Over the past years several studies have explored future land use trends for Europe. This paper presents a comparison of six land use studies for Europe that explore land use changes until 2020/2030. We compared these studies with respect to qualitative as well as quantitative aspects. The qualitative analysis shows that many studies focus on agricultural land uses and therefore draw on detailed agricultural models, while only few include urban developments. The purpose of about half of the studies is to provide land use outlooks, while the other half used scenarios to test the behaviour of scientific models or show their potential applicability. For the quantitative comparison we considered the results of their reference and alternative scenarios. This comparison shows that there is a large difference between the projected results provided by the different outlooks. We even found that alternative scenario outcomes within a single outlook study are more similar than the results of reference scenarios between outlook studies. To a large extent this can be traced back to the differences in initial data sources, data pre-processing and model assumptions. To exclude the impact of differences in initial data, also relative changes were computed. Results from this analysis show a large range of values, which indicates a large uncertainty in the results of land use outlooks. We suggest using all results as the plausibility space for future land use changes. Many studies have kept the values of drivers within a rather limited range, while in reality larger shocks may well be possible.

van Delden H.,Research Institute for Knowledge Systems RIKS | Stuczynski T.,Institute of Soil science and Plant Cultivation IUNG | Ciaian P.,Catholic University of Leuven | Ciaian P.,European Commission | And 10 more authors.
Ecological Modelling | Year: 2010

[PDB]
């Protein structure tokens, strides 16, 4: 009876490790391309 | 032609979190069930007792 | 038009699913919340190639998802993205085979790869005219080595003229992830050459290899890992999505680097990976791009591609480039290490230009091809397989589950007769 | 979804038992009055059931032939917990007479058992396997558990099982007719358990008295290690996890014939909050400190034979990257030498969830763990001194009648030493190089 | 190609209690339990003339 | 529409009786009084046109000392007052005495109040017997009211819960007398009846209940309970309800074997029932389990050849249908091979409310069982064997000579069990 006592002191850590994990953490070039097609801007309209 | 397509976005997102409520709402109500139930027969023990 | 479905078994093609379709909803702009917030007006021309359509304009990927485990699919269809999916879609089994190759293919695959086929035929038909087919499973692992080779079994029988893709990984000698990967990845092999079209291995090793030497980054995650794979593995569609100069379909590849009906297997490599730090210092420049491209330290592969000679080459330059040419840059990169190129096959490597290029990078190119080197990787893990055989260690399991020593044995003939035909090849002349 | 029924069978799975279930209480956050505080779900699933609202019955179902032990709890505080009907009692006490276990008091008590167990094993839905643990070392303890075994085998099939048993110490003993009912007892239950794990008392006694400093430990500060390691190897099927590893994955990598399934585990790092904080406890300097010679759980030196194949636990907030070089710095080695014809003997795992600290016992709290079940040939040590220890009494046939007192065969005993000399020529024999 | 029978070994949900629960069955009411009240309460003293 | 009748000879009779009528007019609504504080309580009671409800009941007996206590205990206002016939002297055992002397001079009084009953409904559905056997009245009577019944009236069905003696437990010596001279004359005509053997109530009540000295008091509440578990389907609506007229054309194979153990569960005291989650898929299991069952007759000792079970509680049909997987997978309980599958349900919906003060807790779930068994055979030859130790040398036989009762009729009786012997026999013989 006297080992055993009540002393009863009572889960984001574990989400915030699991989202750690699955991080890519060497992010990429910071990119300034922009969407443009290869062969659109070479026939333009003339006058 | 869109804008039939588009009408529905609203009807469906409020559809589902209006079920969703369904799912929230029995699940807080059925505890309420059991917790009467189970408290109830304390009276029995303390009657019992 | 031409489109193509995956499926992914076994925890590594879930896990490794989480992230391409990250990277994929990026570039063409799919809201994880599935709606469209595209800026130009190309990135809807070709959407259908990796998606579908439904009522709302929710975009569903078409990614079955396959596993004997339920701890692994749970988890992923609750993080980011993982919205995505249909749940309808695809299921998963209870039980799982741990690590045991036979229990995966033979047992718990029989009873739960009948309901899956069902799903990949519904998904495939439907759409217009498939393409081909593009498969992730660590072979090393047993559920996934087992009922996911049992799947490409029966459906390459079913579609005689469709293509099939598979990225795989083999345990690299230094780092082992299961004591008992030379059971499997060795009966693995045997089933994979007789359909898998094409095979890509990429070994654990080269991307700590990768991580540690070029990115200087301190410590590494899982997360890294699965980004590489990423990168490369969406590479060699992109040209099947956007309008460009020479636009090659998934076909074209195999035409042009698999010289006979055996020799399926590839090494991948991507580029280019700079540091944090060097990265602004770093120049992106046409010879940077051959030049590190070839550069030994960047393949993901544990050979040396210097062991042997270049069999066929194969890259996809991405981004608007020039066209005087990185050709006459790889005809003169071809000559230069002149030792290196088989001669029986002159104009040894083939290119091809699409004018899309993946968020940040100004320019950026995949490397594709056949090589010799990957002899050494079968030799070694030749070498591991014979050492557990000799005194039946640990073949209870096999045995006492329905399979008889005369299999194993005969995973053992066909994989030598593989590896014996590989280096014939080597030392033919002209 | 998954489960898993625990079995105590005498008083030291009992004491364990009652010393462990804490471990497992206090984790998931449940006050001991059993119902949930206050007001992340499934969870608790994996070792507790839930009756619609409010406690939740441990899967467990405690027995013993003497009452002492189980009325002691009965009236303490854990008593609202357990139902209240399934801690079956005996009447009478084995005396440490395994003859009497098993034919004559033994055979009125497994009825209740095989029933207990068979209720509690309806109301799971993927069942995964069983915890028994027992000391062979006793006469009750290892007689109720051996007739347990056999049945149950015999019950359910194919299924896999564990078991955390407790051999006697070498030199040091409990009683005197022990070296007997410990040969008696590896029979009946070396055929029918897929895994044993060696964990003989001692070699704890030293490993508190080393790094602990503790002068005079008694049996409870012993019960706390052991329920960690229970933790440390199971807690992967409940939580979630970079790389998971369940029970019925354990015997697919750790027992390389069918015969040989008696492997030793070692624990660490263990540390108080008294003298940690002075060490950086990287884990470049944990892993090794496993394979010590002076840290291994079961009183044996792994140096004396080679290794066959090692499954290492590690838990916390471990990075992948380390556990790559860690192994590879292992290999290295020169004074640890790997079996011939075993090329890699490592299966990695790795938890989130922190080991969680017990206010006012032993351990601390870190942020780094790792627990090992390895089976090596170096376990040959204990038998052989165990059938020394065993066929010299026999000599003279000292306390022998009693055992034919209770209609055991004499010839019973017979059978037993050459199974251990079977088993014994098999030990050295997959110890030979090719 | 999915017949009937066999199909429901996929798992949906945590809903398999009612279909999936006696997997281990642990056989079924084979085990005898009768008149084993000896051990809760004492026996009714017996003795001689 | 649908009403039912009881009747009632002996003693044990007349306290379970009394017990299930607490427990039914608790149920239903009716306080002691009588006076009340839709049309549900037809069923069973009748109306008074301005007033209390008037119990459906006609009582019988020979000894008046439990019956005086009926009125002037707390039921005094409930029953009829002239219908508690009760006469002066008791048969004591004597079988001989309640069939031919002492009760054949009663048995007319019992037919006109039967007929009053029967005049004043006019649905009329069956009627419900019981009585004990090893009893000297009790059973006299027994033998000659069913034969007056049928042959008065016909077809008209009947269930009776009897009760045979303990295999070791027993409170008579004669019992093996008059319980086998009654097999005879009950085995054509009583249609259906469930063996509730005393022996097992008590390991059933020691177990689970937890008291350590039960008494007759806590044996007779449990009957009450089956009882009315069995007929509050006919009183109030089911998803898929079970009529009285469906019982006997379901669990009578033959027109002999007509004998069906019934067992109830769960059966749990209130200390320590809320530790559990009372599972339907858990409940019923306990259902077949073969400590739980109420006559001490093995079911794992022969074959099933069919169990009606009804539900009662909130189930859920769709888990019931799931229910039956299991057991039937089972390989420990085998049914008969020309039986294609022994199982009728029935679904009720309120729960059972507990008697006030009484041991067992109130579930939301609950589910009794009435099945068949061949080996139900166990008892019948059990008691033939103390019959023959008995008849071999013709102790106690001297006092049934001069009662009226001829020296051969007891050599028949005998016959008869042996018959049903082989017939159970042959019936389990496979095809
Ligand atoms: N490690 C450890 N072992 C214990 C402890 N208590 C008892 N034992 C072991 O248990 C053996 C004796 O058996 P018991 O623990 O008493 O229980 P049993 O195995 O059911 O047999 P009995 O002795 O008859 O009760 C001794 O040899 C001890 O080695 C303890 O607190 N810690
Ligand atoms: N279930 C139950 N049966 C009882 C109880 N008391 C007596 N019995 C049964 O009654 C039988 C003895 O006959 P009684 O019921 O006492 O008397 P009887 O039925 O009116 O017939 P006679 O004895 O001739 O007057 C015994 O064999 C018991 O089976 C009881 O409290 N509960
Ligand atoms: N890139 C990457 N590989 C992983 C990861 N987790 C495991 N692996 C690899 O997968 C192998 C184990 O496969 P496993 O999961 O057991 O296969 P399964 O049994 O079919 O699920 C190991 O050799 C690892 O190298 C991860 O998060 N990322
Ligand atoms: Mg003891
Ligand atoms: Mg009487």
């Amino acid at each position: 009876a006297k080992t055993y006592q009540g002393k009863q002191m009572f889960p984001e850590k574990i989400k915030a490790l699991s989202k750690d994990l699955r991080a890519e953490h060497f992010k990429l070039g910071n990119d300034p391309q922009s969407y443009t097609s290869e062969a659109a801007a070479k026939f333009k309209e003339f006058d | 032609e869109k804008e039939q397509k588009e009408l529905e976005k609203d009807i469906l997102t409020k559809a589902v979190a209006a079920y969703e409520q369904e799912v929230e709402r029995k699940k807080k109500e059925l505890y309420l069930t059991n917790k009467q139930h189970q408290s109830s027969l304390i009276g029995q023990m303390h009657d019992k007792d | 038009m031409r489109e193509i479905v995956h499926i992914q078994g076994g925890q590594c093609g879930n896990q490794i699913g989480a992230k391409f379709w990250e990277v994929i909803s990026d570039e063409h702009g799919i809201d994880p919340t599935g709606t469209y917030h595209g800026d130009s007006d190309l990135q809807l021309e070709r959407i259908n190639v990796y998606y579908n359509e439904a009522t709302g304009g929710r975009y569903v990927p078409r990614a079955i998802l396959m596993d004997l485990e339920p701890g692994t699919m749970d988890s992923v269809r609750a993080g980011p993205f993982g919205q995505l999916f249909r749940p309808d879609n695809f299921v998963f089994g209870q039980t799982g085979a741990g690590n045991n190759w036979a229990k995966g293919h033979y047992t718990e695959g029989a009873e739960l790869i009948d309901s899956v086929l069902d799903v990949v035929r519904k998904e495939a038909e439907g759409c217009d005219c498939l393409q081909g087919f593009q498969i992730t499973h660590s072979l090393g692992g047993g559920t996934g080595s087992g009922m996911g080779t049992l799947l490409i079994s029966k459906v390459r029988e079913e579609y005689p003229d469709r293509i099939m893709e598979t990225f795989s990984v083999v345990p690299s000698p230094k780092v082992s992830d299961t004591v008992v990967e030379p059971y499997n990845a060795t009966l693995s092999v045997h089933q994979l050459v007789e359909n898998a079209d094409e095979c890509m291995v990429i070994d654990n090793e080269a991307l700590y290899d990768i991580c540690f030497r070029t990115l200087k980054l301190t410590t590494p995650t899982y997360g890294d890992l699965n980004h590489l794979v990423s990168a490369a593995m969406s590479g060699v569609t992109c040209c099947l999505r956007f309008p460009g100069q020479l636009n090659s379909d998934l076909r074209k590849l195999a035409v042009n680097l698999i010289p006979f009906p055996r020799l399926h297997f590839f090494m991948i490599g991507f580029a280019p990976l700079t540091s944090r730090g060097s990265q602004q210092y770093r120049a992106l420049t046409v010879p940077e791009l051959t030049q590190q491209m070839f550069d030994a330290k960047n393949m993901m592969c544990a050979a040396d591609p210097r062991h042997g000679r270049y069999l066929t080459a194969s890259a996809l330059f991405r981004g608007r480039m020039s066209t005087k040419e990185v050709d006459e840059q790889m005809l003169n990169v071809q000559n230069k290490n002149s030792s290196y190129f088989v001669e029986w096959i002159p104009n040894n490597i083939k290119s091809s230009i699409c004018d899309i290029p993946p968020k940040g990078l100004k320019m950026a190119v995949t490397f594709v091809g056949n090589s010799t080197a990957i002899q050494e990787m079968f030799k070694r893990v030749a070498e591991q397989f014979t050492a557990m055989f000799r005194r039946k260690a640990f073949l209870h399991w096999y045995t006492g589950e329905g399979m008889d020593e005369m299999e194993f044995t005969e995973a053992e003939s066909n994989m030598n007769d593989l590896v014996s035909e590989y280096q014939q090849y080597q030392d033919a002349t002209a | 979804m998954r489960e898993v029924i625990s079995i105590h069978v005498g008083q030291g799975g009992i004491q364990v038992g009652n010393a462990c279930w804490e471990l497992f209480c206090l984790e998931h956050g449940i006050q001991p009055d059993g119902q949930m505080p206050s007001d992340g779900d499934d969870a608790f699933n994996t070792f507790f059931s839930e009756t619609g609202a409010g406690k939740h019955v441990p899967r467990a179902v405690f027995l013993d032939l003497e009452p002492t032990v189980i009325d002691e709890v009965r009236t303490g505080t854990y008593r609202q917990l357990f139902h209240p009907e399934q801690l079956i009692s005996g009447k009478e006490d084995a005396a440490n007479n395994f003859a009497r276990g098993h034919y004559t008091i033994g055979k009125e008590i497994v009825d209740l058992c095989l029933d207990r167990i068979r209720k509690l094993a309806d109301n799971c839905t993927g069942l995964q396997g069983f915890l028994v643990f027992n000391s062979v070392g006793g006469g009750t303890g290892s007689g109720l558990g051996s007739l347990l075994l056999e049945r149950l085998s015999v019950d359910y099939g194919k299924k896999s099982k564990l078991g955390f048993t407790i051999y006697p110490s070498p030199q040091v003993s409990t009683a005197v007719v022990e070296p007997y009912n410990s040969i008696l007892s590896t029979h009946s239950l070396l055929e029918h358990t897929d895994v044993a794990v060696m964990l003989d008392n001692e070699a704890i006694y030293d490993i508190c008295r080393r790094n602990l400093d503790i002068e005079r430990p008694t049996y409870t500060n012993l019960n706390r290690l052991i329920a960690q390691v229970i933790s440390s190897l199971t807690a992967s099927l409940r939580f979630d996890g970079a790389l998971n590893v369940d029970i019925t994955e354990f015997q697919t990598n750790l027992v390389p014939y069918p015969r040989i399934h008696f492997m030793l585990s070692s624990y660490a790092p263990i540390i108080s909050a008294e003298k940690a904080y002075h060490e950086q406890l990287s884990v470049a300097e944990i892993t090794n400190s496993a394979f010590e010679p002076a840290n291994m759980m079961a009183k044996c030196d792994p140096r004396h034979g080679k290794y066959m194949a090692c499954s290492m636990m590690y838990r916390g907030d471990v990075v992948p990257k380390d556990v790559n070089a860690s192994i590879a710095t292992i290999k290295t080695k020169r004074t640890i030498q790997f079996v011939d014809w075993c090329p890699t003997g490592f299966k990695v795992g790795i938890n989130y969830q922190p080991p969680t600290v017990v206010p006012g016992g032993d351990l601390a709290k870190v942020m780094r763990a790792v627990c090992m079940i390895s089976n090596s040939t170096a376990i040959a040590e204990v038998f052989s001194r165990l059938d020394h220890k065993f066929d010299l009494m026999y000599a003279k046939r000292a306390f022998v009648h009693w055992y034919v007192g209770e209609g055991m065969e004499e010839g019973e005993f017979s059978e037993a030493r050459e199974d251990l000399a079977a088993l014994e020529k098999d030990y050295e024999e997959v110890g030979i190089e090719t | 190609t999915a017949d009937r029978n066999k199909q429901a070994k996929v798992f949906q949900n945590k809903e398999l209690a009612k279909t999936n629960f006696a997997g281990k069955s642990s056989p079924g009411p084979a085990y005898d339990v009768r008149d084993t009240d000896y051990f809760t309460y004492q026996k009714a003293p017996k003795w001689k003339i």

With about half of its territory being farmed, agriculture is the main land use in the European Union (EU). As over 10% of the total EU manufacturing output comes from the agri-food sector, it also is an economic factor of great importance. Moreover, EU policy in this sector has far-reaching consequences ranging from the EU's status as a global trade partner to landscape preservation and development. The LUMOCAP Policy Support System is targeted towards policy makers in the European Commission (EC) and its Member States (MS) and aims to provide support in the field of sustainable agricultural and rural development. To this end it incorporates an integrated model with socio-economic and bio-physical processes, operating at different spatial scales. For supporting integrated assessment, a large number of policy levers is included as inputs for these models and outputs are transformed into policy-relevant social, economic and environmental indicators. The whole system is framed in a flexible, modular and easy to use software package that is useable for process experts and policy-analysts alike.This paper describes the integrated model, the individual models and a first calibration of the system. It demonstrates the system's behaviour for typical scenario runs and concludes with a reflection on the current status of the system and some recommendations for further development. © 2010 Elsevier B.V.